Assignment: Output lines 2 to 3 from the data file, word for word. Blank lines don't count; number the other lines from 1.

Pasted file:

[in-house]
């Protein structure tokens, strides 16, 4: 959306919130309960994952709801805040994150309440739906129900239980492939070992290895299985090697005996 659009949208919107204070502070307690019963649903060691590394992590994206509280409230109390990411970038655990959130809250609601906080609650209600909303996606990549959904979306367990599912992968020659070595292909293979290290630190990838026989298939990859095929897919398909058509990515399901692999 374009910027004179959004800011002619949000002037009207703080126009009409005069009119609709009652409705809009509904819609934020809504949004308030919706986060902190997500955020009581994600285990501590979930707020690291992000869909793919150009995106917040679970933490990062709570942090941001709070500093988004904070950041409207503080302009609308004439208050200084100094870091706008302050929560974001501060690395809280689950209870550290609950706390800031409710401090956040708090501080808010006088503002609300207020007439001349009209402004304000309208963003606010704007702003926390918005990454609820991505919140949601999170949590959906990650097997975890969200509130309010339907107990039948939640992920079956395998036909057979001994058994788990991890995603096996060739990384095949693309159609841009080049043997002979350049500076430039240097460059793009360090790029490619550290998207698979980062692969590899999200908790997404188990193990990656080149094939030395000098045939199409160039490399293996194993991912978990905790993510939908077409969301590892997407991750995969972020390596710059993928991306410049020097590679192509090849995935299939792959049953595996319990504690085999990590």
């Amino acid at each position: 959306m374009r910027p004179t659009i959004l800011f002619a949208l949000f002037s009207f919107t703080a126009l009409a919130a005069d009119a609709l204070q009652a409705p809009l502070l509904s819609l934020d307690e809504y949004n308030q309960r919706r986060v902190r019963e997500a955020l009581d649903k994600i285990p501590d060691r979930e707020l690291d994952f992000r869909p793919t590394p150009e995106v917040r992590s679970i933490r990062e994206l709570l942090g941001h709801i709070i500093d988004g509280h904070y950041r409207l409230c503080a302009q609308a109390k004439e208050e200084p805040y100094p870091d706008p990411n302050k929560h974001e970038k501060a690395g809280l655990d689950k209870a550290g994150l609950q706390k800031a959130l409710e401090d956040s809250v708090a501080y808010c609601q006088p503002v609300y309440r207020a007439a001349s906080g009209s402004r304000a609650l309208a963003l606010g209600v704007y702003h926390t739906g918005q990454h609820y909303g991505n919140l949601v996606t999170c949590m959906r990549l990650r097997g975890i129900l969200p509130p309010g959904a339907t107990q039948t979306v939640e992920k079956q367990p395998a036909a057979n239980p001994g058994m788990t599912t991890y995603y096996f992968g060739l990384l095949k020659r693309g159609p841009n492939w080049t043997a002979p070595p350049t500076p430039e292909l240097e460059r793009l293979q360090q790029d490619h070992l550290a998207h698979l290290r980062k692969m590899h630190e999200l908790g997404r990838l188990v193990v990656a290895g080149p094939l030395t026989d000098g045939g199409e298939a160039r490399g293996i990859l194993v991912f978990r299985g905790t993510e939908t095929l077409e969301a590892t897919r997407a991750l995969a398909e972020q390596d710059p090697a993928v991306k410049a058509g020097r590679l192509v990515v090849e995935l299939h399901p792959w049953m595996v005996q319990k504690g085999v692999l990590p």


């Protein structure tokens, strides 16, 4: 959306919130309960994952709801805040994150309440739906129900239980492939070992290895299985090697005996 659009949208919107204070502070307690019963649903060691590394992590994206509280409230109390990411970038655990959130809250609601906080609650209600909303996606990549959904979306367990599912992968020659070595292909293979290290630190990838026989298939990859095929897919398909058509990515399901692999 374009910027004179959004800011002619949000002037009207703080126009009409005069009119609709009652409705809009509904819609934020809504949004308030919706986060902190997500955020009581994600285990501590979930707020690291992000869909793919150009995106917040679970933490990062709570942090941001709070500093988004904070950041409207503080302009609308004439208050200084100094870091706008302050929560974001501060690395809280689950209870550290609950706390800031409710401090956040708090501080808010006088503002609300207020007439001349009209402004304000309208963003606010704007702003926390918005990454609820991505919140949601999170949590959906990650097997975890969200509130309010339907107990039948939640992920079956395998036909057979001994058994788990991890995603096996060739990384095949693309159609841009080049043997002979350049500076430039240097460059793009360090790029490619550290998207698979980062692969590899999200908790997404188990193990990656080149094939030395000098045939199409160039490399293996194993991912978990905790993510939908077409969301590892997407991750995969972020390596710059993928991306410049020097590679192509090849995935299939792959049953595996319990504690085999990590």
């Amino acid at each position: 959306m374009r910027p004179t659009i959004l800011f002619a949208l949000f002037s009207f919107t703080a126009l009409a919130a005069d009119a609709l204070q009652a409705p809009l502070l509904s819609l934020d307690e809504y949004n308030q309960r919706r986060v902190r019963e997500a955020l009581d649903k994600i285990p501590d060691r979930e707020l690291d994952f992000r869909p793919t590394p150009e995106v917040r992590s679970i933490r990062e994206l709570l942090g941001h709801i709070i500093d988004g509280h904070y950041r409207l409230c503080a302009q609308a109390k004439e208050e200084p805040y100094p870091d706008p990411n302050k929560h974001e970038k501060a690395g809280l655990d689950k209870a550290g994150l609950q706390k800031a959130l409710e401090d956040s809250v708090a501080y808010c609601q006088p503002v609300y309440r207020a007439a001349s906080g009209s402004r304000a609650l309208a963003l606010g209600v704007y702003h926390t739906g918005q990454h609820y909303g991505n919140l949601v996606t999170c949590m959906r990549l990650r097997g975890i129900l969200p509130p309010g959904a339907t107990q039948t979306v939640e992920k079956q367990p395998a036909a057979n239980p001994g058994m788990t599912t991890y995603y096996f992968g060739l990384l095949k020659r693309g159609p841009n492939w080049t043997a002979p070595p350049t500076p430039e292909l240097e460059r793009l293979q360090q790029d490619h070992l550290a998207h698979l290290r980062k692969m590899h630190e999200l908790g997404r990838l188990v193990v990656a290895g080149p094939l030395t026989d000098g045939g199409e298939a160039r490399g293996i990859l194993v991912f978990r299985g905790t993510e939908t095929l077409e969301a590892t897919r997407a991750l995969a398909e972020q390596d710059p090697a993928v991306k410049a058509g020097r590679l192509v990515v090849e995935l299939h399901p792959w049953m595996v005996q319990k504690g085999v692999l990590p």